Bidayuh artist wins international art award

Abot (left) and Sandra show award certificates. – Borneo Post Pix

By John Isaac

INTERNATIONAL award-winning artist Abot @ Albot Gudang strives to continue producing quality artworks that can be appreciated by all levels of society.

In this respect, the 48-year-old Bidayuh from Kampung Singai Bobak in Bau also hopes that his creations would be appreciated by the present and future generations.

Abot, who won the ‘World Crafts Council Asia Pacific – Excellent Craft Award’ recently, regarded his talent as ‘a gift from God, received through a vision when he was 30’.

“I only started painting in 2005 as a hobby, and became active in 2010.

“I don’t have any background and education in the arts – it’s a natural ability, a gift from God,” he said when met after the awards presentation.

According to Borneo Post, the self-taught artist said his award-winning masterpiece was done on a traditional rattan and tree-bark mat.

He said he could not remember the exact time when he started his artwork on the mat woven by Sandra Trinata from Serikin, but he knew that the painting was completed in three weeks.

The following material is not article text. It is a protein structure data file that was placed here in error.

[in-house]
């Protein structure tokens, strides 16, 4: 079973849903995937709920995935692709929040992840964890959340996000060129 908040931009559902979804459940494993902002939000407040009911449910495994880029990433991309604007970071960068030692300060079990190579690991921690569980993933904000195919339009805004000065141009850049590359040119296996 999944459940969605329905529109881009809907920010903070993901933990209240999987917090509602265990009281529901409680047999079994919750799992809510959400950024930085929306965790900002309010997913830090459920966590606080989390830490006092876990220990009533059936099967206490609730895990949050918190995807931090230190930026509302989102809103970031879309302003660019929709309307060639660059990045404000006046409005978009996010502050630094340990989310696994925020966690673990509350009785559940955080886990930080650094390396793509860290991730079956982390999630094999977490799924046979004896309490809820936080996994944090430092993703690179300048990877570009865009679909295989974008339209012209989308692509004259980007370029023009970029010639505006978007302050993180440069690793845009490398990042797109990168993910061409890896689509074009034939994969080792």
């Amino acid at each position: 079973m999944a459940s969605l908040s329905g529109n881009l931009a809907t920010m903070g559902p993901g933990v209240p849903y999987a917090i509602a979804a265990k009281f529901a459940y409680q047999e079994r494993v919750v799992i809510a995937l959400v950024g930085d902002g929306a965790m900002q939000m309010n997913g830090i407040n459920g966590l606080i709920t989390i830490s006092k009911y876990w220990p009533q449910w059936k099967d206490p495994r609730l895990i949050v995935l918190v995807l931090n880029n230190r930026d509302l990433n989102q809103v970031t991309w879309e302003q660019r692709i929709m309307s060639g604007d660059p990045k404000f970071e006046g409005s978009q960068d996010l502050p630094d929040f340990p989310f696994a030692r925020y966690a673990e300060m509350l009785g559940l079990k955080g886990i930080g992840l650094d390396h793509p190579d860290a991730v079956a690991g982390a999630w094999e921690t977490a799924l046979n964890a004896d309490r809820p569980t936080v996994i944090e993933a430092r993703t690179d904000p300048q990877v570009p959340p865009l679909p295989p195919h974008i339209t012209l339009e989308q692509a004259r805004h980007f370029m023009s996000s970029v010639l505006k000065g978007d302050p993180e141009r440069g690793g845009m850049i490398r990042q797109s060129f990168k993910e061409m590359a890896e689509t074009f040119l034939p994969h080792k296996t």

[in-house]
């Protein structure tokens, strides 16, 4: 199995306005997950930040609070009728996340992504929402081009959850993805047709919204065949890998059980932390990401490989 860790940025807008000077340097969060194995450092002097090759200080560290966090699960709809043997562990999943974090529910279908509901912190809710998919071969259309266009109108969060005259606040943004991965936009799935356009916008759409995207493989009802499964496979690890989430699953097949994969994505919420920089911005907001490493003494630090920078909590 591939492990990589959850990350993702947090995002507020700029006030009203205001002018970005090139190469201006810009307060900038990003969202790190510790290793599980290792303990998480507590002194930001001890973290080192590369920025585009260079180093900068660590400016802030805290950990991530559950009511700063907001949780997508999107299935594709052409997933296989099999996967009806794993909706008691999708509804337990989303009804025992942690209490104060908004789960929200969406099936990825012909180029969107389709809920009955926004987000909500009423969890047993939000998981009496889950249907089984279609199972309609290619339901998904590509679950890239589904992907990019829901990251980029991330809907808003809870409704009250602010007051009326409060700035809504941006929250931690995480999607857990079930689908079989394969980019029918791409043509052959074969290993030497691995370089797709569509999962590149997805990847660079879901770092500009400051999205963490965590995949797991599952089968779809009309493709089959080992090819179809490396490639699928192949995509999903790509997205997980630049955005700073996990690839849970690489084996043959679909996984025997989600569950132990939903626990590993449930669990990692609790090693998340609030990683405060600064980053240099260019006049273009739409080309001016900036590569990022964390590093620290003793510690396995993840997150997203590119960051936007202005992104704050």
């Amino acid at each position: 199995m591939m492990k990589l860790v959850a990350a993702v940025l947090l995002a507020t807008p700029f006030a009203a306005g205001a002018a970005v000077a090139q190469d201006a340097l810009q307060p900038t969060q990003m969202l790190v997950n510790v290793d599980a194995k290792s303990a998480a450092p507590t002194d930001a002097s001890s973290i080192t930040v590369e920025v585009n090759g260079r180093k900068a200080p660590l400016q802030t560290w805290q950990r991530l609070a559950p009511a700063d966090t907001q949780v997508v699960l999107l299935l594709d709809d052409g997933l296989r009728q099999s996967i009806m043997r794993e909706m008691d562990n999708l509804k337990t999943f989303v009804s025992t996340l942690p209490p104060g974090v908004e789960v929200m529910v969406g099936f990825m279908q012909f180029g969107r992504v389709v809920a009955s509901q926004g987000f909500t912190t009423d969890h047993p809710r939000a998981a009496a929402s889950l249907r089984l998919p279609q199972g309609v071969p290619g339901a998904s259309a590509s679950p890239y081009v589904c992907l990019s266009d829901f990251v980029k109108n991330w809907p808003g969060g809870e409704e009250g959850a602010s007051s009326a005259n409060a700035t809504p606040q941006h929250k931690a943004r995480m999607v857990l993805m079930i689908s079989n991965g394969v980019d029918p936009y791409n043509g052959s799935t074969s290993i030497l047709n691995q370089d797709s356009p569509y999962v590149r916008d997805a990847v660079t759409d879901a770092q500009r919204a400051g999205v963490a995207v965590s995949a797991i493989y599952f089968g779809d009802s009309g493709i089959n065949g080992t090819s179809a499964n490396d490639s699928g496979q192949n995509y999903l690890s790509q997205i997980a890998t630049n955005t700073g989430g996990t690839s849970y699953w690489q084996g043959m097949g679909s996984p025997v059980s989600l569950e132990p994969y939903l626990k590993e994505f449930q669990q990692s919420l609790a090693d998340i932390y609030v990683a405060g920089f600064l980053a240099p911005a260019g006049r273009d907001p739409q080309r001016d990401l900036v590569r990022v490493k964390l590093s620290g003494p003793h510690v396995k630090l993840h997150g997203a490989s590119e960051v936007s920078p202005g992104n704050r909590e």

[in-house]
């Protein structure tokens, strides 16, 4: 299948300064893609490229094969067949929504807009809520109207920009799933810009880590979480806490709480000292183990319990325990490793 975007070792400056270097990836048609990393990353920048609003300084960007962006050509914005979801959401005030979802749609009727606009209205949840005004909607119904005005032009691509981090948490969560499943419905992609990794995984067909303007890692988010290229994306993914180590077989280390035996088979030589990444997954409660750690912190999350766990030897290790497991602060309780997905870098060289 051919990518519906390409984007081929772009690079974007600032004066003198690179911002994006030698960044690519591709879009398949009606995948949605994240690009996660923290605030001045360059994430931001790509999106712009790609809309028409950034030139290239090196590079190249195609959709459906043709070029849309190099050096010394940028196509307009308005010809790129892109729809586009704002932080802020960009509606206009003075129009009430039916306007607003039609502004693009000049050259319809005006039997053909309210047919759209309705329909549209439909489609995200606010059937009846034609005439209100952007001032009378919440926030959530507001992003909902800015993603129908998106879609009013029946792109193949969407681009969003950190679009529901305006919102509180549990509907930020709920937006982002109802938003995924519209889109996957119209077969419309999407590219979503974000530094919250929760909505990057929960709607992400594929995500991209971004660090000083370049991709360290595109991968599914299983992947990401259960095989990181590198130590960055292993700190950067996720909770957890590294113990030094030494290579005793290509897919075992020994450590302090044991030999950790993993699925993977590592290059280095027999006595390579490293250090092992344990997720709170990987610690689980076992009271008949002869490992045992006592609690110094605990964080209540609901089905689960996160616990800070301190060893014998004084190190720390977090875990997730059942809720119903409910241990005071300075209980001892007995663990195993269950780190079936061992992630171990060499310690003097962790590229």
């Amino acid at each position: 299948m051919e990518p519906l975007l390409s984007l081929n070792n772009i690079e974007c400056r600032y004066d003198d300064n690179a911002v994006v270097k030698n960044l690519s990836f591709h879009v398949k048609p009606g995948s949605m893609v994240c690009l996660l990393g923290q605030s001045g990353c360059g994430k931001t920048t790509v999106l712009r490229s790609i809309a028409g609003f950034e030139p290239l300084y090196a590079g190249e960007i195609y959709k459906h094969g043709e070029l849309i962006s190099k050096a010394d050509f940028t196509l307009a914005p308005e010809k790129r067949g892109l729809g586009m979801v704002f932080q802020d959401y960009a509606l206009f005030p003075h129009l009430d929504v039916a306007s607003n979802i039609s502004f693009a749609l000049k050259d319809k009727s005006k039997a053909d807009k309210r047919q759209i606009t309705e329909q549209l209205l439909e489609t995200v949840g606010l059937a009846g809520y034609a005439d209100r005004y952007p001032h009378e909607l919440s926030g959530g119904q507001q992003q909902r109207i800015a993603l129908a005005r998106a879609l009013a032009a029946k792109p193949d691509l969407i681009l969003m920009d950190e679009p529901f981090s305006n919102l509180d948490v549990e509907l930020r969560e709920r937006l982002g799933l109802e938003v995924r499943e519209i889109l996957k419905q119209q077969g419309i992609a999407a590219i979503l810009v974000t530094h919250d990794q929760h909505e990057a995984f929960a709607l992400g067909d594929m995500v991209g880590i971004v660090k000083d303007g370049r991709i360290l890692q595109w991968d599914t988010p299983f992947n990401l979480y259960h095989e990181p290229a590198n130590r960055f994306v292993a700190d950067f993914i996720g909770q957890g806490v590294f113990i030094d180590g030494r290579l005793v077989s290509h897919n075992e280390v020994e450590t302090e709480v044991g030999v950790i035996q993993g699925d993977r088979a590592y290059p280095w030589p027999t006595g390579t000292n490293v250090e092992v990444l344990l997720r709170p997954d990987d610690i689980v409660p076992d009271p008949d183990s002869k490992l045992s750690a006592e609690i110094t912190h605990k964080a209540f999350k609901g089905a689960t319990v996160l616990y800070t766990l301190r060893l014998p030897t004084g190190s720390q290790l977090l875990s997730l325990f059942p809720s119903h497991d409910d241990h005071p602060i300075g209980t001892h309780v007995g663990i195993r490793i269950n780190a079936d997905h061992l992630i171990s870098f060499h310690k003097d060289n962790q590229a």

“I can’t exactly remember when I finished the painting, but it was not that long ago this year.

“I did the painting at my home in Kampung Singai Bobak.”

Abot also stressed that the award-winning masterpiece was not for sale.

However, he would commission similar artworks for those interested to acquire paintings made on the same medium – namely the woven rattan mat.

Pricing, he said, would depend on the size of the mat, but generally, it would begin at RM2,500 for a design on a medium measuring four feet by six feet.

Photo shows Abot’s winning masterpiece – a highlight of colours and motifs on a traditional rattan and tree-bark mat. – Borneo Post Pix

Abot said he could paint on any surface – woven fibres from sago fronds, wood pieces including tree barks, bamboo, seeds, stones, glass, leaves, shells and surfaces of any other natural materials.

“I can do murals, including those on pillars; I can make handicrafts painted with Sarawak ethnic motifs – I do all of it freehand, meaning there’s no pre-design,” he added.

Abot received the World Crafts Council Asia Pacific – Excellent Craft Award from the World Crafts Council Asia Pacific during the 39th General Assembly, held in Tashkent, Uzbekistan recently.

He was the only Malaysian from more than 50 entries coming from all across the Asia Pacific region – from the total, only 18 received the ‘Excellent Craft’ awards.